The History of Boerekos 1652 – 1806

The History of Boerekos 1652 – 1806

In 1652 a European food culture was brought to the Cape of Good Hope when the Dutch established a revictualing station there. Recipes for soup. fish, meat, eggs, vegetables, fruit, grain products and drinks as well as spices used by this community, were researched. The main contributors of our ‘boerekos’ were the Dutch, German and French speaking people. These cultures had strong roots in Roman, Persian and Arabian cookery. It was believed that the slaves brought to the Cape from Eastern countries brought the art of cooking with spice and certain dishes, such as bobotie to the Cape. It has been proven that these poor people in these eastern countries did not use any spices other than chilli, ginger and turmeric in their cooking. The slaves brought no culinary expertise to the Cape, on the contrary, it was in the kitchens of the Cape that they learned to use spices in cooking.

Many of our local-known dishes were adapted by adding local ingredients and, by using adapted cooking methods, culminated in a new unique cooking tradition – boerekos.

The greatest influence was the spices from the East. What started as a ‘refreshment post’ in the mid 1600’s became a more established colony, as trading posts sprouted, orchards and vineyards planted and, with the sea route to Java via the Cape, many dishes were reinvented to include spices such as cinnamon, ginger, cloves, nutmeg, eventually evolving into dishes such as bredie, bobotie, melktert, sosaties and melkpoeding.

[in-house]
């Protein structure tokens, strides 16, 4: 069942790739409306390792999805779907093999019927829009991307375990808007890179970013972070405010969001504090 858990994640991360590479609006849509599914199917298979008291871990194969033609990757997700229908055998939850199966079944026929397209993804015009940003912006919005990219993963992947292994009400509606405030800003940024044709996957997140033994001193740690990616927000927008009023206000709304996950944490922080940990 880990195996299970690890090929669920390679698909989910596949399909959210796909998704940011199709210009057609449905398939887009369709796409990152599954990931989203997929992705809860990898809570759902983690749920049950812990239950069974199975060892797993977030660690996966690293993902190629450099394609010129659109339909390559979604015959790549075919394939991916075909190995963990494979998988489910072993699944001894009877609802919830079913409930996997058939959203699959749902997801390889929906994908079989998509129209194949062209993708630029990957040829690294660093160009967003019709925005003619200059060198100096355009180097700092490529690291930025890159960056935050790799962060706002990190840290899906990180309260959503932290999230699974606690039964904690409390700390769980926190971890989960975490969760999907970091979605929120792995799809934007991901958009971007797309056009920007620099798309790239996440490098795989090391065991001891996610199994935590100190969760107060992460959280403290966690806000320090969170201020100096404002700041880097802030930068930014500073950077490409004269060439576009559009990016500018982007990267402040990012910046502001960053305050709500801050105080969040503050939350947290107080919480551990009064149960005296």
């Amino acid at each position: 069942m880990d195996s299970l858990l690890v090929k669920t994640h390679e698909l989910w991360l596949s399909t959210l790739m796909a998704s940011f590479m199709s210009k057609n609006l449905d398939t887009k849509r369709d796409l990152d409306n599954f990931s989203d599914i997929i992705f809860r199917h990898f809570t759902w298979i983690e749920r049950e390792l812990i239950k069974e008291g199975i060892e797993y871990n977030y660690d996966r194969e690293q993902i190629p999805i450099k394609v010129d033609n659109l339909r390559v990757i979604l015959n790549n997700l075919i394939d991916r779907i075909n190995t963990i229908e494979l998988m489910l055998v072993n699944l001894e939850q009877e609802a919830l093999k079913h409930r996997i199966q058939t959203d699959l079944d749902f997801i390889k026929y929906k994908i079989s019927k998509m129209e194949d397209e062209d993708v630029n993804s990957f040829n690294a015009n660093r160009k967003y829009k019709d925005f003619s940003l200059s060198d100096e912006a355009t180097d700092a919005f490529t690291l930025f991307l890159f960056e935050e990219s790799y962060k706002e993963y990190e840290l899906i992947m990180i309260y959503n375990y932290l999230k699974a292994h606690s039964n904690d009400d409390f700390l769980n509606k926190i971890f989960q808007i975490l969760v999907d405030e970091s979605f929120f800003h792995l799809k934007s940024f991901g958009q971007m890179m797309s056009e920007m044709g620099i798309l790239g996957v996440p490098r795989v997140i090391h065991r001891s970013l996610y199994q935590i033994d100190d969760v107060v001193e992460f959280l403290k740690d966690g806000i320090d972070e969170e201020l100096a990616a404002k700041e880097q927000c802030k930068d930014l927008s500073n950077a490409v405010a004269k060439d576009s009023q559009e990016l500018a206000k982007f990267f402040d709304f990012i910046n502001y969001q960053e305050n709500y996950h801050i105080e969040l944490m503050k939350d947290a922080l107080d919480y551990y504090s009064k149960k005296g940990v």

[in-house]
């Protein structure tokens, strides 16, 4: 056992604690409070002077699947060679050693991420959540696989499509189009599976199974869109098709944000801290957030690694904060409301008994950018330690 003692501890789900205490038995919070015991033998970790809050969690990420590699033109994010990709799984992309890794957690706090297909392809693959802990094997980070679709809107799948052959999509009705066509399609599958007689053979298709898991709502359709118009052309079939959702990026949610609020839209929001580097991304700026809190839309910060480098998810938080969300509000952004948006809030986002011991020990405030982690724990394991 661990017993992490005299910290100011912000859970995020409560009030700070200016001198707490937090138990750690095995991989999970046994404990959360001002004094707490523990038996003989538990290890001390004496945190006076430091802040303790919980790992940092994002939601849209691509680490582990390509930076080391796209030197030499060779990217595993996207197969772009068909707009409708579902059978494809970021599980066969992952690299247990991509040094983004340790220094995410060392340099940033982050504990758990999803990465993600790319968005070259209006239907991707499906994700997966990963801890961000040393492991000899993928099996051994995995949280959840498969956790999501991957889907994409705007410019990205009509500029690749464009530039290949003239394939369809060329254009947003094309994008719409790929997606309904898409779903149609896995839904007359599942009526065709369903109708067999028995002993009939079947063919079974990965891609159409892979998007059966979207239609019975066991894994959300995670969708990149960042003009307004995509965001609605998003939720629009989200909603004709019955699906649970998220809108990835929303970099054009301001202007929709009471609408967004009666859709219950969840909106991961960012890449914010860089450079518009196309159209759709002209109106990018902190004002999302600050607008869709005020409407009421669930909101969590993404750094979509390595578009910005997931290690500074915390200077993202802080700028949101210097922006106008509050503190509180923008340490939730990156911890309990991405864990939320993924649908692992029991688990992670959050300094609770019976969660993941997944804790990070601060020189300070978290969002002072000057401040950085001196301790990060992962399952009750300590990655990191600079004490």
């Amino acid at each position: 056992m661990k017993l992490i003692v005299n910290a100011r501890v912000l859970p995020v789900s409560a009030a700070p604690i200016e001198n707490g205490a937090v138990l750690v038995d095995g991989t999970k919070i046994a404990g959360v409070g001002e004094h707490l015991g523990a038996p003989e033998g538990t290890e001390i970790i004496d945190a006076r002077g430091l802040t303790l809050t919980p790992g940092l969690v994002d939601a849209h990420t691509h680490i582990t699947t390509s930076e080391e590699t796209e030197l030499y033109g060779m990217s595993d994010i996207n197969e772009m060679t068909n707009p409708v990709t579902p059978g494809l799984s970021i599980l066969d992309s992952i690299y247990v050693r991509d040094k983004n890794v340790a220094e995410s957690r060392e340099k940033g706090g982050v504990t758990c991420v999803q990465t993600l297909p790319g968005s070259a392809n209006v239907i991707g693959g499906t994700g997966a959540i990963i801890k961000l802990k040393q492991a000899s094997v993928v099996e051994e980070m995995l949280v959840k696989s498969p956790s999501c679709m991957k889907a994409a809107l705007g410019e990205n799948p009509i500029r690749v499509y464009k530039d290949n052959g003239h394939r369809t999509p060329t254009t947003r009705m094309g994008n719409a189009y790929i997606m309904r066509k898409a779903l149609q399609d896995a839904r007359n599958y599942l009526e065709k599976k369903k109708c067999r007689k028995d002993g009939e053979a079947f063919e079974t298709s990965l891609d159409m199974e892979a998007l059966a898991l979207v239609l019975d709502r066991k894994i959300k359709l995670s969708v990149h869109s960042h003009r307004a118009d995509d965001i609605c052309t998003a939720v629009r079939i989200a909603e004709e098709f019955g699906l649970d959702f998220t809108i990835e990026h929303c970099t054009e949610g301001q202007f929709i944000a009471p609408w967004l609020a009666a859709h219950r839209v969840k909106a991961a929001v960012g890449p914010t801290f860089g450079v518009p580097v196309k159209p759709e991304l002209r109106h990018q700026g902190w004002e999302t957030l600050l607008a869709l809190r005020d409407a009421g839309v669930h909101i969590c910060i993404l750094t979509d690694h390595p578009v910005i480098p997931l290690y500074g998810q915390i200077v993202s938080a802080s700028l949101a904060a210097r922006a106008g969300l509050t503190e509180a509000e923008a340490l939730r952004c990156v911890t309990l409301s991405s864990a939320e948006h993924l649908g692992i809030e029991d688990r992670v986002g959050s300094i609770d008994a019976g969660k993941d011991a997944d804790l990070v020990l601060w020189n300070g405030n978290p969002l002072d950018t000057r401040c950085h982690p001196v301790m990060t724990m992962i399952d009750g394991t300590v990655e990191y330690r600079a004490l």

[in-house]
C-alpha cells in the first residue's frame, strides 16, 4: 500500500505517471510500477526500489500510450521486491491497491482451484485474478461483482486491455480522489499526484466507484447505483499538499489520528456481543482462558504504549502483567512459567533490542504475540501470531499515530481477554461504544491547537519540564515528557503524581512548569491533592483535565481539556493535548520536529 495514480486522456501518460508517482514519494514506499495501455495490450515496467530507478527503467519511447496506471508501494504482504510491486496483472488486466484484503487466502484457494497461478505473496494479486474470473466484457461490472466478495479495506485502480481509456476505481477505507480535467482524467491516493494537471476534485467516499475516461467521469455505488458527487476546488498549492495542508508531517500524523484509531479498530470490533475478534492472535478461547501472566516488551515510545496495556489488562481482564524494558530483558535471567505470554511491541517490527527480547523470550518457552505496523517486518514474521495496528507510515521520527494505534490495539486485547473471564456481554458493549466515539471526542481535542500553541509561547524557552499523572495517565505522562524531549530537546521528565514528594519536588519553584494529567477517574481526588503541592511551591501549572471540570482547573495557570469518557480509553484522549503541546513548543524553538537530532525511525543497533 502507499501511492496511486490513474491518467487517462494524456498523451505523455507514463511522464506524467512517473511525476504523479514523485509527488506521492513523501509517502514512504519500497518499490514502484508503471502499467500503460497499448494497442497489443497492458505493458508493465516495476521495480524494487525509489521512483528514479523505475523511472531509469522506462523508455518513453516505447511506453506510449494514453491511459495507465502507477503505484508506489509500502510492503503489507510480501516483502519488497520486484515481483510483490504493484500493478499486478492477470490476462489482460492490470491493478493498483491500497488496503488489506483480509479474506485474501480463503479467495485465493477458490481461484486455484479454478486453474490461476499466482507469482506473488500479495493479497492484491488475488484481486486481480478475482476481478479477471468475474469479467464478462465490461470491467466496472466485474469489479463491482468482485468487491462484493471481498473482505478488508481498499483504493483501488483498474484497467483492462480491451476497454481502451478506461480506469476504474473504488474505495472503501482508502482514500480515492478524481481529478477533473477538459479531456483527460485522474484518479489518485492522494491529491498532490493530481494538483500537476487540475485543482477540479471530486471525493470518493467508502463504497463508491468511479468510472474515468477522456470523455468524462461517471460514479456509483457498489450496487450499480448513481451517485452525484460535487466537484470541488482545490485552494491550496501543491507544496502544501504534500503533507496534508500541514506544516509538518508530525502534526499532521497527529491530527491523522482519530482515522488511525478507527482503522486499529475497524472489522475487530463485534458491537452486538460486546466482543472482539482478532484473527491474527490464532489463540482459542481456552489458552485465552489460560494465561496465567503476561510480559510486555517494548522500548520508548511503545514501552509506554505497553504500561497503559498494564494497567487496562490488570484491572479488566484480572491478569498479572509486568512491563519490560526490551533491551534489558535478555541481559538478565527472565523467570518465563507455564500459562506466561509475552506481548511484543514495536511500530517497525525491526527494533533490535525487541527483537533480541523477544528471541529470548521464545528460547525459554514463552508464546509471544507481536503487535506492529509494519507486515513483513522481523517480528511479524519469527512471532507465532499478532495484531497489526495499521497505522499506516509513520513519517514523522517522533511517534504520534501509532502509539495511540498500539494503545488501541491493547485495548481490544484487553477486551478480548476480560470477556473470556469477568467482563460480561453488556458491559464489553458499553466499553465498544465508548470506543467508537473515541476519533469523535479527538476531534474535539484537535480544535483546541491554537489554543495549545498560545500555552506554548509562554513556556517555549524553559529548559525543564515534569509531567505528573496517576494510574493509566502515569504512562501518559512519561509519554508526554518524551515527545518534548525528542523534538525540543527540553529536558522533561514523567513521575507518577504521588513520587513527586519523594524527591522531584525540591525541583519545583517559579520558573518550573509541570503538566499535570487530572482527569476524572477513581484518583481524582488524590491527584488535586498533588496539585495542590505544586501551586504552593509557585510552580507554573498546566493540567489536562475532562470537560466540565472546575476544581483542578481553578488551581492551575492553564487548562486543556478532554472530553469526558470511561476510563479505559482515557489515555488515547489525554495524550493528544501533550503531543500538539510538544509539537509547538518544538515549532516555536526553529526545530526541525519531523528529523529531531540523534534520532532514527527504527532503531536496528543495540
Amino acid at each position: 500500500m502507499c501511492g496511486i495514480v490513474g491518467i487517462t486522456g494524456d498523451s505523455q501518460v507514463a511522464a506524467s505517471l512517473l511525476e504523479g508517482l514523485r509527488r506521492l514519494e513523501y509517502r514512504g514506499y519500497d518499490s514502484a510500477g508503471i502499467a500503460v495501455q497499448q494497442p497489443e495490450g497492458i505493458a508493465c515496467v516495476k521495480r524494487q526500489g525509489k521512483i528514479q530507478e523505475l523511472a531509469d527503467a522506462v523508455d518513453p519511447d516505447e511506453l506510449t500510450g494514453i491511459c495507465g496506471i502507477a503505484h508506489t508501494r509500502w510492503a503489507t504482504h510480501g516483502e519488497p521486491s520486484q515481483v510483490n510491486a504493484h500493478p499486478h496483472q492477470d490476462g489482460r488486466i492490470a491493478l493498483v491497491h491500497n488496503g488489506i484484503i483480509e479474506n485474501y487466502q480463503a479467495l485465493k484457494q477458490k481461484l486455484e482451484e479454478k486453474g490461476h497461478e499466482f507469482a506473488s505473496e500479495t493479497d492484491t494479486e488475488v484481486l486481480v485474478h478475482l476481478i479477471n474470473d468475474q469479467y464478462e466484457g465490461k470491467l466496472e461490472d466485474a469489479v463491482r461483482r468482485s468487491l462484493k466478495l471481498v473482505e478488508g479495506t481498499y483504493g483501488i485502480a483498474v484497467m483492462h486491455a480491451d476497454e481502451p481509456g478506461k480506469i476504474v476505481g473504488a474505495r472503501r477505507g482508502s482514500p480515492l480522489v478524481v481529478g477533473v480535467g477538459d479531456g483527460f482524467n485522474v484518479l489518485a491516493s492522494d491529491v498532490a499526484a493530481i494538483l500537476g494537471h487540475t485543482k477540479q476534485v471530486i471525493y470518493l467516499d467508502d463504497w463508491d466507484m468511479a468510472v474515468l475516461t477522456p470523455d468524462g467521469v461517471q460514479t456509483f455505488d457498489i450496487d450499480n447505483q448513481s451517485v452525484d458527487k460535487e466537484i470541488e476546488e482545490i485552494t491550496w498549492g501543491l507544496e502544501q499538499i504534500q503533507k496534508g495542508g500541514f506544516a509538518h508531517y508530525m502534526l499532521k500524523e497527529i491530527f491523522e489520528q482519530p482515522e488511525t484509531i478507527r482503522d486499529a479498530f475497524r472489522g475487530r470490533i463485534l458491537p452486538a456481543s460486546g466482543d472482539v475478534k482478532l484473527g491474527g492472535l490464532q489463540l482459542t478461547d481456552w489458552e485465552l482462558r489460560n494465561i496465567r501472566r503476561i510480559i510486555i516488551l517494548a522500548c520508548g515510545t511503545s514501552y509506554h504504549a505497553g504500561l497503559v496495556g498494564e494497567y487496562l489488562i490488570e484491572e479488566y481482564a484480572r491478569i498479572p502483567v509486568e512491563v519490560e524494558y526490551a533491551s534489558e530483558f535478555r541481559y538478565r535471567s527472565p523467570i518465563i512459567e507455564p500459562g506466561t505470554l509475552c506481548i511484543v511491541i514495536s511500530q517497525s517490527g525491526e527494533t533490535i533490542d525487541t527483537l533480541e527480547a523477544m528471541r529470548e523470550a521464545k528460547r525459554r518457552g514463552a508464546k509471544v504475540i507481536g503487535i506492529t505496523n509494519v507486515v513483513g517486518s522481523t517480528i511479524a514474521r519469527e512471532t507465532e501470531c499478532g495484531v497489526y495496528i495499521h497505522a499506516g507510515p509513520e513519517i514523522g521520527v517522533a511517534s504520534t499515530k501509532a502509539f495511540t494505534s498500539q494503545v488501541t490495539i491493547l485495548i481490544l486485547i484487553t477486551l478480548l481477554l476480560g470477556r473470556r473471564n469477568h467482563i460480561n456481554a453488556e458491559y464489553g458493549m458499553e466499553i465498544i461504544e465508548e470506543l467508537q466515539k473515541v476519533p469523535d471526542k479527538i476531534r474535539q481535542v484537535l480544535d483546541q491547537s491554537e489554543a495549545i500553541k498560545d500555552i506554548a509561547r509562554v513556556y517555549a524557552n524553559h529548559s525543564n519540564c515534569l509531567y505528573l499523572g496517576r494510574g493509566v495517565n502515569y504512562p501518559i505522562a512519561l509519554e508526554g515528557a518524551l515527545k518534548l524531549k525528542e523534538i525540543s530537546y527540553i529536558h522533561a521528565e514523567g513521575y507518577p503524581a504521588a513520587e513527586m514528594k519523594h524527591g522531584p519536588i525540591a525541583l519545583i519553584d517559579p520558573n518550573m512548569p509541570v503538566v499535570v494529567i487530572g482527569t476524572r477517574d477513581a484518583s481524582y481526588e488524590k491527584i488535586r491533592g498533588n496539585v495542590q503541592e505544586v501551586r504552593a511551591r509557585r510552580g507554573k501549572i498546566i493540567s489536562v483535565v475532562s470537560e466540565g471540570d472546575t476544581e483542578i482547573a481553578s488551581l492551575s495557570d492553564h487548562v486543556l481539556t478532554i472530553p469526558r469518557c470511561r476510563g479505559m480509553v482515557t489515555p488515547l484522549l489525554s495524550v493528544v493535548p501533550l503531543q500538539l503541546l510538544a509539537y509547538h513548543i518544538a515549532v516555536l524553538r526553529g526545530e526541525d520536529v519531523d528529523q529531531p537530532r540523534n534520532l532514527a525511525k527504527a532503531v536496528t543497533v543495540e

Spices for trading were a very lucrative cargo, and the Cape of Good Hope, a trading post for the long journey to Europe. Spices were an exotic commodity fetching incredible prices in European markets. People would give spices as gifts. A peppercorn as a gift gave way to the expression ‘peperduur’ (as dear as pepper) and can be traced back to the bygone days of exorbitant prices for spices.

The Cape was the halfway mark for ships on their way back to Europe. Whilst getting fresh supplies often meant that some of the spices they carried would be trading for supplies before embarking on the journey home. In South Africa some of our well known dish were born using these spices. Bobotie and melktert would not exist without these spices.

The Dutch settlers and the boerekos tradition can be infinitely thankful to their Indonesian ancestors. They offered a sense of adventure when cooking using these delicious spices.

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